August 8, 2008

Split wide open

Cricket's clash of cultures is now more pronounced than ever, and money lies at the root

India and England find themselves at opposite poles and the ICC won't be able to bring them together in a hurry © Getty Images

Cricket, like much else, can only be a product of the world it operates in. Few things exist in a vacuum and cricket isn't one of them. The world we inhabit today is polarised and split. Lines have been drawn, sides taken and wars begun, geographically, culturally, religiously; between injustices of the past and redressals of the future, between haves and have-nots; this world is divided. Perhaps it was never united.

The same can be said of cricket and no matter how deep into Dubai's sands the ICC sinks its head, it cannot run away from this truth. How else to explain the funk cricket finds itself in over Zimbabwe, or the Champions Trophy, or over Twenty20 leagues? Over each matter cricket has fought within itself - a battle not of ideas, visions, morals or principles, but between cultures and geography, power and money.

Mostly but not always, the Asian countries have come together. They continue to back full membership for Zimbabwe, for example, despite doubts over whether there is any cricket worth its name being played there. Australia, England, New Zealand, and now even South Africa, want Zimbabwe out, yet Pakistan's academy side will soon be touring there. Ostensibly the quibble has been over whether sports and politics should mix, but the issue essentially is of realpolitik for the Asian bloc: in a ten-member body, each vote, no matter how dysfunctional the body that casts it, is crucial.

Similar lines have been drawn over the issues of security, though here it is more difficult to sit in judgment. The non-Asian bloc is not willing to travel to Pakistan for the Champions Trophy, for they don't think it safe. Yet, not two months ago, the Asia Cup was played not only in Pakistan, but mostly in Karachi, without so much as a second thought about the security situation. One visiting security official wanting to interview Indian and Sri Lankan team members is believed to have had difficulties chasing players, so often were they out of their hotels. In contrast, teams from England and South Africa worry about cabin fever and not having anything to do apart from keeping safe inside the hotel room. Some countries are more attuned - and immune - to instability than others.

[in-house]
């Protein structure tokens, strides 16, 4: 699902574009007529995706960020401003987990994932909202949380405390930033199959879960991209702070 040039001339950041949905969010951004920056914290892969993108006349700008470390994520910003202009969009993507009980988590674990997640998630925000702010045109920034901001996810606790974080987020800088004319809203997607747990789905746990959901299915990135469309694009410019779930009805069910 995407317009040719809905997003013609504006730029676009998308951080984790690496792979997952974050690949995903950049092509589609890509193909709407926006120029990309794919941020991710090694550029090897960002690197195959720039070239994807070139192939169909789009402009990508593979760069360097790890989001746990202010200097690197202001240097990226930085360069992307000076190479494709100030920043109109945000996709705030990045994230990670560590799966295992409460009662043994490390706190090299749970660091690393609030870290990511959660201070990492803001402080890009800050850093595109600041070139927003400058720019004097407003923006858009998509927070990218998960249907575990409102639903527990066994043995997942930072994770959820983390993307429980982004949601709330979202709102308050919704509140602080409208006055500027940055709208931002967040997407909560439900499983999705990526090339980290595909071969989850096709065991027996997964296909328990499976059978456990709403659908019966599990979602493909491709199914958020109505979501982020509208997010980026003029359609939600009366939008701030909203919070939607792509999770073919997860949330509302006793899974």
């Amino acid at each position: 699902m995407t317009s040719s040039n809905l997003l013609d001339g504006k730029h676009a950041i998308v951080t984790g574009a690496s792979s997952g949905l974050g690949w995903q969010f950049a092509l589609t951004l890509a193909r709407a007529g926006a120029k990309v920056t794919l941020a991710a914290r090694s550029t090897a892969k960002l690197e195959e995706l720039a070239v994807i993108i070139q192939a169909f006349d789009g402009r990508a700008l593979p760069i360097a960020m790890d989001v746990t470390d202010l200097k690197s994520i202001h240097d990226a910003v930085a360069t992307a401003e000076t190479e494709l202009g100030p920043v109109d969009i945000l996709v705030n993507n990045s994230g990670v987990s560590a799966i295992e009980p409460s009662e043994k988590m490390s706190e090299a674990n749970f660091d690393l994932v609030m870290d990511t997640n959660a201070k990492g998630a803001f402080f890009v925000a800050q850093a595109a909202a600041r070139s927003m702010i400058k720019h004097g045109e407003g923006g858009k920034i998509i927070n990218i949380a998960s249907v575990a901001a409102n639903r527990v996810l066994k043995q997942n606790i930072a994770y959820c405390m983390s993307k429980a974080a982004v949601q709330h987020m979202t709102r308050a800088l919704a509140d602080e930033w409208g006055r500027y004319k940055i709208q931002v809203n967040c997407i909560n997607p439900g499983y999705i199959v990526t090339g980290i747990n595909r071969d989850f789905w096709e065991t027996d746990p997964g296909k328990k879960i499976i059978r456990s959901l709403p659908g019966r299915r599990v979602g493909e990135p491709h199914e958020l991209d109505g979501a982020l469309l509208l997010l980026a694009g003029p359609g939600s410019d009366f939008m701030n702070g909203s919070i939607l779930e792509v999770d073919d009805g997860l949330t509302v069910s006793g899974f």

The most blurred battle is the one being fought over money, about power: who has it and who doesn't, and these are the splits most difficult to patch up. India currently has it all with the IPL and a leading stake in the Champions League. England once had it all and is riled. Stanford and plans for another Champions League are their counters. Those two may not seem like much now, but ultimately if either offers players more money, the IPL may not be the only sugar daddy around. Asia, predictably, is bending over backwards to accommodate the region's big brother. Australia, strangely, is not as riled as England and is happy to throw their lot in with India. Money breeds strange loyalties.

Can the ICC bring all this together? Doubtful, for the ICC is what it is: it represents only the stakes of each member and nothing more. Its decisions are dictated only by its members. So it is up to individual boards, particularly the big three, to act, and not just in their own interests.